I dialed.  I listened.  They were trying to sell a new computer, a printer, a… Then I pressed 1 for English.  After a short delay made worse by some really bad music on hold, I got through to a very friendly technical adviser who said his name was Tom.  He sounded as if he spoke "Texan" so my spirits soared.  This may take less time to fix than I thought.  Oh, but not so fast. Tom was not a laptop techno wizard but he politely referred me to the correct service support team that could quickly fix the problem. He told me to hold the line while he transferred the call.  First there was a flood of that really irritating music that repeated itself at least twice before silence arrived.  Then there were clicks, clacks, a ringing echo and then a faint voice — a heavily accented voice — announced that his name was Ricky and that he was here to help me.  This guy clearly was not from my neighborhood.  Ricky seemed sincere.  Ricky truly wanted to help, to please his distressed customer from Texas.  I started explaining the problem and it quickly became apparent that we were not finding the same page with our communication. 

 

He spoke English but  it was not his native language. Two or three attempts of looking at operating code and making a tweak here or there with my program settings did not solve the problem.  To make matters worse, our telephone connection was very bad.   Substituting two orange juice cans joined with string would have been an improvement. 

 

Finally I was politely referred to the next level of technical support.  I suspect that by this time Ricky vowed silently to himself that he would never visit Texas because they talk funny. 

 

More irritating music — at least the connection improved.  Then more clicks and clacks and suddenly another friendly, sincere voice — Asian, I thought, with a hint of a British education — announced that his name was Danny.  He, too, was there to solve my problem.  While his English was more intelligible to me than Ricky's, it was evident that Danny was very far away.  We were communicating but Danny was could not seem to comprehend what Ricky had done. or figure out my laptop's disease.  I guess the case notes had not been posted even though we were in agreement on the case number! Sounded like a hospital-like EHR problem to me.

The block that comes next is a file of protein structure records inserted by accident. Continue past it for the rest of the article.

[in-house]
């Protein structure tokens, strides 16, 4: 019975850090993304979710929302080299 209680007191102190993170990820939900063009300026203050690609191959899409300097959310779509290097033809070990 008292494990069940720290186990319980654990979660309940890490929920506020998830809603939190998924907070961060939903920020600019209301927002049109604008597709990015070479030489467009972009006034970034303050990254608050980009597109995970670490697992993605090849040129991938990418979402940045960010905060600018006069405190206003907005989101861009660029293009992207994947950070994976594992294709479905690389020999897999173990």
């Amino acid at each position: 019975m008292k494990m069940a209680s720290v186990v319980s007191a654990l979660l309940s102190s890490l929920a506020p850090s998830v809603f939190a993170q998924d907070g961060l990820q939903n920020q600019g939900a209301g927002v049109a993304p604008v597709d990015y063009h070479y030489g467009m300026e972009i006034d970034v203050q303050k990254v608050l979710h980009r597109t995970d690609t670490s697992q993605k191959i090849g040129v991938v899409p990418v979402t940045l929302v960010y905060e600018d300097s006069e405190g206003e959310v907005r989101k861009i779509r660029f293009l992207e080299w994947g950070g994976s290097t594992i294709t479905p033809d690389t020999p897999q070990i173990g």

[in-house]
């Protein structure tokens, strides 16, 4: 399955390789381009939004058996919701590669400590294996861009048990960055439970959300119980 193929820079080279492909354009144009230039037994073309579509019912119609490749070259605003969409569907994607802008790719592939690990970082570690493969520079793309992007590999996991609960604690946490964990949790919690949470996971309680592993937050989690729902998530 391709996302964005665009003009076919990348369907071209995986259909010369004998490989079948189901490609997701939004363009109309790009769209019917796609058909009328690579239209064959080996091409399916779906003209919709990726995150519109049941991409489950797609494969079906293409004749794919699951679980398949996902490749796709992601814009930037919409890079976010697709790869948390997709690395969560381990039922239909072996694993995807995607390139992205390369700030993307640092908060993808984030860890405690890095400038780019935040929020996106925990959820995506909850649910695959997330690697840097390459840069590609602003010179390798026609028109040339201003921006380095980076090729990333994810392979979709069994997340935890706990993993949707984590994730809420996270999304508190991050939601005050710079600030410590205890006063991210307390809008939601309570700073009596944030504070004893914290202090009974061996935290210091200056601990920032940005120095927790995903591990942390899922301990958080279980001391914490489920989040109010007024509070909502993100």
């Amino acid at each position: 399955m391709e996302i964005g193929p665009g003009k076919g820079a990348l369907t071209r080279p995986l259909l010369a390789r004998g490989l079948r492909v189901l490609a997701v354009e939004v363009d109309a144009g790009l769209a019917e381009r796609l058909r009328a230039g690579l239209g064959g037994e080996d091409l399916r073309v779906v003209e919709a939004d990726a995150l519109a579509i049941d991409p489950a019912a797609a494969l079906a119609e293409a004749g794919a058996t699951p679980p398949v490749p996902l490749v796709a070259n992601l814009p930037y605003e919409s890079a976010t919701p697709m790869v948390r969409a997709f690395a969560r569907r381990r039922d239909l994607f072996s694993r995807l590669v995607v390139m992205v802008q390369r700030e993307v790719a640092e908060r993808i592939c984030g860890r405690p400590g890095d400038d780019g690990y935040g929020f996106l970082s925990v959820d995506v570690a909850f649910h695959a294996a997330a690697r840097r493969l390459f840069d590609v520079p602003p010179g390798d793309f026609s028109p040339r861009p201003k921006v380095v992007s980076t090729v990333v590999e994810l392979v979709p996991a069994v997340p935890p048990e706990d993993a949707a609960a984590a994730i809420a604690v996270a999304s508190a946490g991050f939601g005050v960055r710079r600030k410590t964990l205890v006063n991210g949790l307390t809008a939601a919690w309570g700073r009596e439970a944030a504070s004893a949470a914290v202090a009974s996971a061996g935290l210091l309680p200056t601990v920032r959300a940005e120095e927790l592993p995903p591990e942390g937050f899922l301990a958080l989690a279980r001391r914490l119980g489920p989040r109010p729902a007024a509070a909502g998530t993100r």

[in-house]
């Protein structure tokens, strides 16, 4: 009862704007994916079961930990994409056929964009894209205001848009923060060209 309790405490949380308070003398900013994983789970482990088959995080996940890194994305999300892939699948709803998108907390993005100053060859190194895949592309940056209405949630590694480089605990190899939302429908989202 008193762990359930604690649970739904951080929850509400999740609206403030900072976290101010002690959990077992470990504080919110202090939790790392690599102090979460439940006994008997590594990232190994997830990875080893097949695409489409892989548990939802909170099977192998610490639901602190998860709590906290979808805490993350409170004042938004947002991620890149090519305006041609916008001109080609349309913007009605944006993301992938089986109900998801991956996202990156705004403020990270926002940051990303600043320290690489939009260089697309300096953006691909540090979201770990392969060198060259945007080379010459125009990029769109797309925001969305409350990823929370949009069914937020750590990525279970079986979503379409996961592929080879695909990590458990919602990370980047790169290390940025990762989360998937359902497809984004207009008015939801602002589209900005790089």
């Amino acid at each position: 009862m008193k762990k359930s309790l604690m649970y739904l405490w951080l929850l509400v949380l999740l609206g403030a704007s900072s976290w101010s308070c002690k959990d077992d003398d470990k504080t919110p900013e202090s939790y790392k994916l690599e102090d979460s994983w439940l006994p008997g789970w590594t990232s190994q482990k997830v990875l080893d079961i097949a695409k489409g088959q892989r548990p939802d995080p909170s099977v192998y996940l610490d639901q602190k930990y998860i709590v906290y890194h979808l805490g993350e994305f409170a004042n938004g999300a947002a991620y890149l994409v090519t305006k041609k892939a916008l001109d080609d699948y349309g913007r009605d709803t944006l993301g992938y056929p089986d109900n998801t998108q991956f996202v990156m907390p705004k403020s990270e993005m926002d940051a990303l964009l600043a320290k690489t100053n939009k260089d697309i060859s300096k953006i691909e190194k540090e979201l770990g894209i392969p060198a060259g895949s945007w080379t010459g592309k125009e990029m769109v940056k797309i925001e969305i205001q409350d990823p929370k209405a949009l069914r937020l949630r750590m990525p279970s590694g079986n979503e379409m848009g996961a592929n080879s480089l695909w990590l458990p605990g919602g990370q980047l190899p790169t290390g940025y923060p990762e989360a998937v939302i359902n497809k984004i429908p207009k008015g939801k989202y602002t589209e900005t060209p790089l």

"Mr. John, sorry but I am going to have to refer you to our top level of support." 

 

More terrible music — who composed that stuff anyway?  Clicks, clacks…you get the picture.  And then suddenly, as if the heavens opened, a friendly cheerful voice came on the line.  Gosh, it sounded as though we were related, or at the very least we were in the same town. Roger announced that he was going to fix my problem.  He asked three questions.  Now to be fair to my earlier customer service agents, it seemed as though Roger was looking at everyone's earlier case notes concerning my laptop's disease.He chuckled.  It seems as though spoken English was only part of the problem.  "Worry not my friend," he drawled, "This is a simple fix.  I am surprised that you and I are even talking…"  I bit my native tongue.  More than 75 minutes of time had elapsed and normally I do not like people — or mature Presidential candidates — to assume that I am their friend.  But heck, it was getting late and the news that my computer's death could be averted filled me with such joy.  To heck with my idiosyncrasies.  Polite appreciation was the order of the day.  I wanted my laptop — my portable brain — to recover. I did not want to buy a new laptop and go through a new kind of hell:  configuration and the transfer of hundreds of files.

 

Eureka!  in five minutes we were done.  All was right in my world and with my laptop.  Its demise and replacement were postponed for another day.

 

Then my curiosity get the best of me.  "Hey Roger, can you tell me where you are located?"

 

In Austin.  Go figure.

 

I went around the world telephonically only to find the answer to my sick laptop in my own backyard, so to speak.

 

Gosh, isn't irony wonderful?

 

As those of us who labor joyously in the healthcare industry, hopefully we will learn a valuable lesson from our colleagues in the computer and financial services sectors:  Outsourcing service can be an oxymoron.

P.S. I recently did buy another laptop.  This time around I cut out the middleman and bought a laptop made and marketed by the same company. JGS